Peter Thiel runs hedge fund Clarium Capital Management and since I started this blog in Feb. 2005 his assets under management have risen from a coupla hundred million dollars to roughly $2 billion. And it ain't just dumb luck folks, as Peter strikes me as seriously sharp in his interviews, and has an impressive investment record to boot. One day I fully expect to hear Peter's name listed alongside some of the real luminaries in the history of hedge funds, names like Rogers, Soros, Steinhardt, Cohen, Simon, et al.

In this interview from MarketWatch, he explains his current views of the markets after the US elections. He sees the potential Democratic sweep of the House as a vote of no confidence on the US economy by the electorate, is worried about equities in general and also very worried about the US housing market for 2007. He continues to be bullish on energy equities, and believes that as a result of Fed moves (or the lack thereof), the US dollar may continue to strengthen.

Generally, these are the same viewpoints he has been expressing for some time, and while he was early on his calls on housing, the more we hear from homebuilders and realtors (Toll Brothers and Beazer announced new orders down more than 50% yesterday, Hovnanian today announced a loss due to land charges.) the more it looks like we may still have a turbulent adjustment period ahead of us in housing.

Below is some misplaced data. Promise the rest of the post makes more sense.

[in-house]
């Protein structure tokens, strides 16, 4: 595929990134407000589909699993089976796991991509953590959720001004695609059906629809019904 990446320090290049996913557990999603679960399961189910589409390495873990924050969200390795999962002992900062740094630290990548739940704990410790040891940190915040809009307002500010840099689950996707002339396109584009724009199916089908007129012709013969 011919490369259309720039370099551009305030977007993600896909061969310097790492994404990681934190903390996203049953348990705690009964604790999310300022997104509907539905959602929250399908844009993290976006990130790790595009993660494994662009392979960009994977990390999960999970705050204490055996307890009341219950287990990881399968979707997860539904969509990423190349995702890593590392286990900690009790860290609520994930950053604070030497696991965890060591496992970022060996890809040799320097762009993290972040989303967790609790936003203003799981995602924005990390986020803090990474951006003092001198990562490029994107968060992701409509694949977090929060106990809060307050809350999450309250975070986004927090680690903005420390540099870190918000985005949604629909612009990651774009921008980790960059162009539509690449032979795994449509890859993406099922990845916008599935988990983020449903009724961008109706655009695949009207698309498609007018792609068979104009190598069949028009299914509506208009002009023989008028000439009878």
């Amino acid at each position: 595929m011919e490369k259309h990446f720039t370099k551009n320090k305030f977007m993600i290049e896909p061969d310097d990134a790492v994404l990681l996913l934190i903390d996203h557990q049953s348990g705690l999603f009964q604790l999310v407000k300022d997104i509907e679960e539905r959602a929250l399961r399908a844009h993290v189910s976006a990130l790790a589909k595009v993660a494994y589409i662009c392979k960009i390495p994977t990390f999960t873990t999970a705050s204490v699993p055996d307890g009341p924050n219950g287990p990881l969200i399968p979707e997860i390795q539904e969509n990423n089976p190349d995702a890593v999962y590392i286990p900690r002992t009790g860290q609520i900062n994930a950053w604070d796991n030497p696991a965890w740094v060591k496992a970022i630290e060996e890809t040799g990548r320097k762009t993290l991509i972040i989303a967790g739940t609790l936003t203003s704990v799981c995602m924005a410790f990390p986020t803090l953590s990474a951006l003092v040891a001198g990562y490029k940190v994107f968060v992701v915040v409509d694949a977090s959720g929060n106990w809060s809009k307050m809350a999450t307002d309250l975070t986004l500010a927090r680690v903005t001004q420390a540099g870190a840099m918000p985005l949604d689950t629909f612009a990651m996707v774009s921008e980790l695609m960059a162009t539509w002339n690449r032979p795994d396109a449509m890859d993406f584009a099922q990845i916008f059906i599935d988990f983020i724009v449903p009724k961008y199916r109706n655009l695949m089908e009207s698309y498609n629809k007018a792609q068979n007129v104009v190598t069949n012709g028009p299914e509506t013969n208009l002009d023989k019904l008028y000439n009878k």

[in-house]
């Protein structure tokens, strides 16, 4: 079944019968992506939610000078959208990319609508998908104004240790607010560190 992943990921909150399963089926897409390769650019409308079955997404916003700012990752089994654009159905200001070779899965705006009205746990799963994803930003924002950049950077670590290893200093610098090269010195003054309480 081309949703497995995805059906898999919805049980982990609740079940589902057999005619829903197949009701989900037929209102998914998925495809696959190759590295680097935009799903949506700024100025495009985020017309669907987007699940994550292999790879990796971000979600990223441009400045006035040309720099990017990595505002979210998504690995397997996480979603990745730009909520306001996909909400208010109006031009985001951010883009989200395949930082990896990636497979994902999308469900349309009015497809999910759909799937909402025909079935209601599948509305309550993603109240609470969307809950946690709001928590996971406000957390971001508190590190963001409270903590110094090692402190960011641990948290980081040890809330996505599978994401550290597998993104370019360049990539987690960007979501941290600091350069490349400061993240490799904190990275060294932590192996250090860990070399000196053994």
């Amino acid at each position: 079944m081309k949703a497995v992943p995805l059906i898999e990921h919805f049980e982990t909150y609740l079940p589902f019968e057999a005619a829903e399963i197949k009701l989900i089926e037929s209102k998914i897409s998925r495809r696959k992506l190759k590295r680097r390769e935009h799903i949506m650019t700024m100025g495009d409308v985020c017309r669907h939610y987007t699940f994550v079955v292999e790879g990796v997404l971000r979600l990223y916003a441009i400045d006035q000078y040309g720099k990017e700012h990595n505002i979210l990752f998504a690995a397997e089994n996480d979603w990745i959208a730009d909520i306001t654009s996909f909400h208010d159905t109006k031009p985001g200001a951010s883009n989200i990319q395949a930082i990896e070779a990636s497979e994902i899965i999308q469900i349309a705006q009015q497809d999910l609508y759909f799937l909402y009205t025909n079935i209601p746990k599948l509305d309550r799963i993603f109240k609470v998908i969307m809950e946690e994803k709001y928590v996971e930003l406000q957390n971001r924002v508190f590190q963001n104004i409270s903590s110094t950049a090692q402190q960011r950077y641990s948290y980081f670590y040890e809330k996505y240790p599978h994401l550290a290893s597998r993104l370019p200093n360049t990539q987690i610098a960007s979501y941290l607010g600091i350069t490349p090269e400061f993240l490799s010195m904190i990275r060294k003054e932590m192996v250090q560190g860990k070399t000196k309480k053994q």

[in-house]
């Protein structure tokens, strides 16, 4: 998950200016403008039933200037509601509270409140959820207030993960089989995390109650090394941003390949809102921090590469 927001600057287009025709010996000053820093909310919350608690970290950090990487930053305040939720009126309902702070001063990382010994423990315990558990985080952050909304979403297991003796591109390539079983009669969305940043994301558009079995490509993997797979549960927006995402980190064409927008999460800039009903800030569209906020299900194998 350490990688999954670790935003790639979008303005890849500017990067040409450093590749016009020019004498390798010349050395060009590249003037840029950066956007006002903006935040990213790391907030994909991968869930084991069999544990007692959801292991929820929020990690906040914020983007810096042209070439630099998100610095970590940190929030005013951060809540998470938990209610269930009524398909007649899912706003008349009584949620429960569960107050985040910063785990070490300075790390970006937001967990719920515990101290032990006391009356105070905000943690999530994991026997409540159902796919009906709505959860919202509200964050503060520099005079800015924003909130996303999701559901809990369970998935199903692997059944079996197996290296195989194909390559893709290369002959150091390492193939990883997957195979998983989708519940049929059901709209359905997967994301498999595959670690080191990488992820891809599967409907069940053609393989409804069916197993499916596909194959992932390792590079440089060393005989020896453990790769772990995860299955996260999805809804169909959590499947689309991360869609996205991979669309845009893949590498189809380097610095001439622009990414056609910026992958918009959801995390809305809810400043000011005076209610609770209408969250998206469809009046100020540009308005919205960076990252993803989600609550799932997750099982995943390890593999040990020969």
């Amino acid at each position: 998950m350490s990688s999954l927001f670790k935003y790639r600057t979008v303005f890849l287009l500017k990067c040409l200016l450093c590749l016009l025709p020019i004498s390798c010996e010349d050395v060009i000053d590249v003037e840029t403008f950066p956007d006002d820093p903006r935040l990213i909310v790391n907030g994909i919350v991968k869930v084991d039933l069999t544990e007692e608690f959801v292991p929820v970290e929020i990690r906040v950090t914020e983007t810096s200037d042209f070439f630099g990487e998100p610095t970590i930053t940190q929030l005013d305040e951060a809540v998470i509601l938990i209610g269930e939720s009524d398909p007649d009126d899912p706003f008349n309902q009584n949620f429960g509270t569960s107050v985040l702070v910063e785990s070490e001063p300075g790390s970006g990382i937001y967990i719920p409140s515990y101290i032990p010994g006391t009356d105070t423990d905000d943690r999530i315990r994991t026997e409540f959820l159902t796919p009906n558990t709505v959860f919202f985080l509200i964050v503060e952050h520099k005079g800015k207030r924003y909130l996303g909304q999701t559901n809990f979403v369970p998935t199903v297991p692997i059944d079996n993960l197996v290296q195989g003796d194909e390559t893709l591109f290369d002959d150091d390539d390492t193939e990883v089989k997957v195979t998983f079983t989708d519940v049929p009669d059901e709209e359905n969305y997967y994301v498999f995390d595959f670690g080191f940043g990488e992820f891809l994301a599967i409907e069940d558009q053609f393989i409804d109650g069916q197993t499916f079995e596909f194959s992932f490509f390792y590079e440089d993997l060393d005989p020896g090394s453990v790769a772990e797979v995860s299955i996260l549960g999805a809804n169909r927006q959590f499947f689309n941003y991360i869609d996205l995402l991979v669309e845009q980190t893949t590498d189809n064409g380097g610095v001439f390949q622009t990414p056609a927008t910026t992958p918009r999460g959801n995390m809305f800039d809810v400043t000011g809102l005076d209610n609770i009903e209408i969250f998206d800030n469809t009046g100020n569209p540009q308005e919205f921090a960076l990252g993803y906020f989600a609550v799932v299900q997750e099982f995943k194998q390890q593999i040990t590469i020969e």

MarketWatch Video: Peter Thiel.

[note: although MarketWatch lists the video as available, the link no longer appears to link to the proper video.]

Thursday, November 02, 2006

October's Weather Surprise.

The predictions for this summer were for an active hurricane season. Those predictions were way off, we got nothing of note.

The predictions for this winter were for a warm winter. Instead, so far September and October have been colder than normal.

[You have to wonder if these are somehow correlated; is there some change in the weather that suppressed hurricanes this year that might also have implications for the winter, perhaps for a colder winter?]

Here's a clip from CNBC discussing October's weather. Note Joe Kernen's question about what October might suggest about the rest of the winter.

CNBC via MSN Video: Weather Trends International CEO Bill Kirk.